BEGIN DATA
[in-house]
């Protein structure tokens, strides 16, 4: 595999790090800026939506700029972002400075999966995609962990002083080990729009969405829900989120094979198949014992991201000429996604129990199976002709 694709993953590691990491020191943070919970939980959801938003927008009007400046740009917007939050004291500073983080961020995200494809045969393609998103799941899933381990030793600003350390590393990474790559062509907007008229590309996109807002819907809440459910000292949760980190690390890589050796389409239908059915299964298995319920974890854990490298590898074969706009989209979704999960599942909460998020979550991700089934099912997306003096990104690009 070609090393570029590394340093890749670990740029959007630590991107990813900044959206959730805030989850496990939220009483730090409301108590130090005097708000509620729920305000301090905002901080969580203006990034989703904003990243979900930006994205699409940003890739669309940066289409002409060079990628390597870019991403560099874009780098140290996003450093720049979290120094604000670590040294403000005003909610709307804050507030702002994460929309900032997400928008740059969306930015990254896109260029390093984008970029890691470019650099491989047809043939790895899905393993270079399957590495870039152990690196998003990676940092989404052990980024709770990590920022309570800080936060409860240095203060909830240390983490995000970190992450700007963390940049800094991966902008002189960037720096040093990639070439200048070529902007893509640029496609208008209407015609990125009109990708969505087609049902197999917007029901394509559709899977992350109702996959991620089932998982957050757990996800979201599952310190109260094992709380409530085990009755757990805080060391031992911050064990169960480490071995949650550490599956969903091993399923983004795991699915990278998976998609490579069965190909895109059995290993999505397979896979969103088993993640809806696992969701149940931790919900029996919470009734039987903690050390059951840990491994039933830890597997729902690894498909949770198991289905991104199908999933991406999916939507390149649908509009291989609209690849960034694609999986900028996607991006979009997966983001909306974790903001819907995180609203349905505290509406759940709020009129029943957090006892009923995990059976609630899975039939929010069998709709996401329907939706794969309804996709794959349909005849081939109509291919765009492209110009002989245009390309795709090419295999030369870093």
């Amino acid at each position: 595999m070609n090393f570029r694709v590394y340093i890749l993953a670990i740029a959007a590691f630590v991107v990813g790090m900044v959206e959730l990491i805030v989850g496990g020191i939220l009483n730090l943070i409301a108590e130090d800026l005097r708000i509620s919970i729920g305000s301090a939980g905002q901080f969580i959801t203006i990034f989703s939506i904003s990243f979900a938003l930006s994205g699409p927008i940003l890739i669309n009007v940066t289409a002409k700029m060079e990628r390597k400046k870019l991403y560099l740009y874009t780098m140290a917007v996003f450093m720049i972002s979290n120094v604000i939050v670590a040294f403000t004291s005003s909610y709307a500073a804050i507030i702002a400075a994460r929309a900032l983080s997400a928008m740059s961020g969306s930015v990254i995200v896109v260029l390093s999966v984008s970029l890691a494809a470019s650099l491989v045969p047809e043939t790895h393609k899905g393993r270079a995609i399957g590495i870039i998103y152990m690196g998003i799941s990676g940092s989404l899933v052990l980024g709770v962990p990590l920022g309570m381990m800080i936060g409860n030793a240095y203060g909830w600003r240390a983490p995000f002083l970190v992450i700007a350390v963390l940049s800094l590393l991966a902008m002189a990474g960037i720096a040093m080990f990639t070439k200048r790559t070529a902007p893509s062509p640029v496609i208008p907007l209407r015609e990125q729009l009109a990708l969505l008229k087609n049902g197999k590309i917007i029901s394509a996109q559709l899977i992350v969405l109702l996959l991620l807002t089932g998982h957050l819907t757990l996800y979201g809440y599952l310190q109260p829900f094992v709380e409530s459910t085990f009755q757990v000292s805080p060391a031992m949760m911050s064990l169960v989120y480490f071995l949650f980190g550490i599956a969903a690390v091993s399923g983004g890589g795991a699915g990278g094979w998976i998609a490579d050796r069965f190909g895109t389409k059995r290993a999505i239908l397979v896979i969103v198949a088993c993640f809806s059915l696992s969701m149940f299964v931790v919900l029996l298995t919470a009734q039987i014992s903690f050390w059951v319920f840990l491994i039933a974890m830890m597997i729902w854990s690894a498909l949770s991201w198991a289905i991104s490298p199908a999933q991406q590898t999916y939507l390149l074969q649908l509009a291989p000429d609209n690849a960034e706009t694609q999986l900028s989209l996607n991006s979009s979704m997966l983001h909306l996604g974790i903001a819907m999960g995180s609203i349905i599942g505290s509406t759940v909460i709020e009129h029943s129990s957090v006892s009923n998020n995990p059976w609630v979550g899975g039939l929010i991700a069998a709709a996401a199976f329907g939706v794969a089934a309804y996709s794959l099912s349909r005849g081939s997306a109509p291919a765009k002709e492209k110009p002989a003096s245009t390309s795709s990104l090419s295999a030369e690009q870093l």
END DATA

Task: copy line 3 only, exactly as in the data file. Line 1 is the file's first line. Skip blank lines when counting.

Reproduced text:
């Amino acid at each position: 595999m070609n090393f570029r694709v590394y340093i890749l993953a670990i740029a959007a590691f630590v991107v990813g790090m900044v959206e959730l990491i805030v989850g496990g020191i939220l009483n730090l943070i409301a108590e130090d800026l005097r708000i509620s919970i729920g305000s301090a939980g905002q901080f969580i959801t203006i990034f989703s939506i904003s990243f979900a938003l930006s994205g699409p927008i940003l890739i669309n009007v940066t289409a002409k700029m060079e990628r390597k400046k870019l991403y560099l740009y874009t780098m140290a917007v996003f450093m720049i972002s979290n120094v604000i939050v670590a040294f403000t004291s005003s909610y709307a500073a804050i507030i702002a400075a994460r929309a900032l983080s997400a928008m740059s961020g969306s930015v990254i995200v896109v260029l390093s999966v984008s970029l890691a494809a470019s650099l491989v045969p047809e043939t790895h393609k899905g393993r270079a995609i399957g590495i870039i998103y152990m690196g998003i799941s990676g940092s989404l899933v052990l980024g709770v962990p990590l920022g309570m381990m800080i936060g409860n030793a240095y203060g909830w600003r240390a983490p995000f002083l970190v992450i700007a350390v963390l940049s800094l590393l991966a902008m002189a990474g960037i720096a040093m080990f990639t070439k200048r790559t070529a902007p893509s062509p640029v496609i208008p907007l209407r015609e990125q729009l009109a990708l969505l008229k087609n049902g197999k590309i917007i029901s394509a996109q559709l899977i992350v969405l109702l996959l991620l807002t089932g998982h957050l819907t757990l996800y979201g809440y599952l310190q109260p829900f094992v709380e409530s459910t085990f009755q757990v000292s805080p060391a031992m949760m911050s064990l169960v989120y480490f071995l949650f980190g550490i599956a969903a690390v091993s399923g983004g890589g795991a699915g990278g094979w998976i998609a490579d050796r069965f190909g895109t389409k059995r290993a999505i239908l397979v896979i969103v198949a088993c993640f809806s059915l696992s969701m149940f299964v931790v919900l029996l298995t919470a009734q039987i014992s903690f050390w059951v319920f840990l491994i039933a974890m830890m597997i729902w854990s690894a498909l949770s991201w198991a289905i991104s490298p199908a999933q991406q590898t999916y939507l390149l074969q649908l509009a291989p000429d609209n690849a960034e706009t694609q999986l900028s989209l996607n991006s979009s979704m997966l983001h909306l996604g974790i903001a819907m999960g995180s609203i349905i599942g505290s509406t759940v909460i709020e009129h029943s129990s957090v006892s009923n998020n995990p059976w609630v979550g899975g039939l929010i991700a069998a709709a996401a199976f329907g939706v794969a089934a309804y996709s794959l099912s349909r005849g081939s997306a109509p291919a765009k002709e492209k110009p002989a003096s245009t390309s795709s990104l090419s295999a030369e690009q870093l």